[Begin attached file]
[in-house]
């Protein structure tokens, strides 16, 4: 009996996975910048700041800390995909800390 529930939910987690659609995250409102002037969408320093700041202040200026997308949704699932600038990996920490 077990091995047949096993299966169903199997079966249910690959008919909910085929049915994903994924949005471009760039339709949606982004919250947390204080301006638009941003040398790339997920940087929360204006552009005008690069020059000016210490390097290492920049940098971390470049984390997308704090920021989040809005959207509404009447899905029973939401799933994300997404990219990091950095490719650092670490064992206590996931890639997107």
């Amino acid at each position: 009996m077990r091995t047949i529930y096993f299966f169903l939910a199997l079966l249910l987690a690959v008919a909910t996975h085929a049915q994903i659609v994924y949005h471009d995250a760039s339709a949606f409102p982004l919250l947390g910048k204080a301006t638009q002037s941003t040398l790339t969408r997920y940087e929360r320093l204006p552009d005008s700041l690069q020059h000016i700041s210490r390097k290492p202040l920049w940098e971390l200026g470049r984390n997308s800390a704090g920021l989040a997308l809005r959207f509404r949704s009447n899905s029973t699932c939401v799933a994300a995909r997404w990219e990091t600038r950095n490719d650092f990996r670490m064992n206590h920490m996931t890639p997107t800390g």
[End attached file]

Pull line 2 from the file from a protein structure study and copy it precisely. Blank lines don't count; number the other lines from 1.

């Protein structure tokens, strides 16, 4: 009996996975910048700041800390995909800390 529930939910987690659609995250409102002037969408320093700041202040200026997308949704699932600038990996920490 077990091995047949096993299966169903199997079966249910690959008919909910085929049915994903994924949005471009760039339709949606982004919250947390204080301006638009941003040398790339997920940087929360204006552009005008690069020059000016210490390097290492920049940098971390470049984390997308704090920021989040809005959207509404009447899905029973939401799933994300997404990219990091950095490719650092670490064992206590996931890639997107």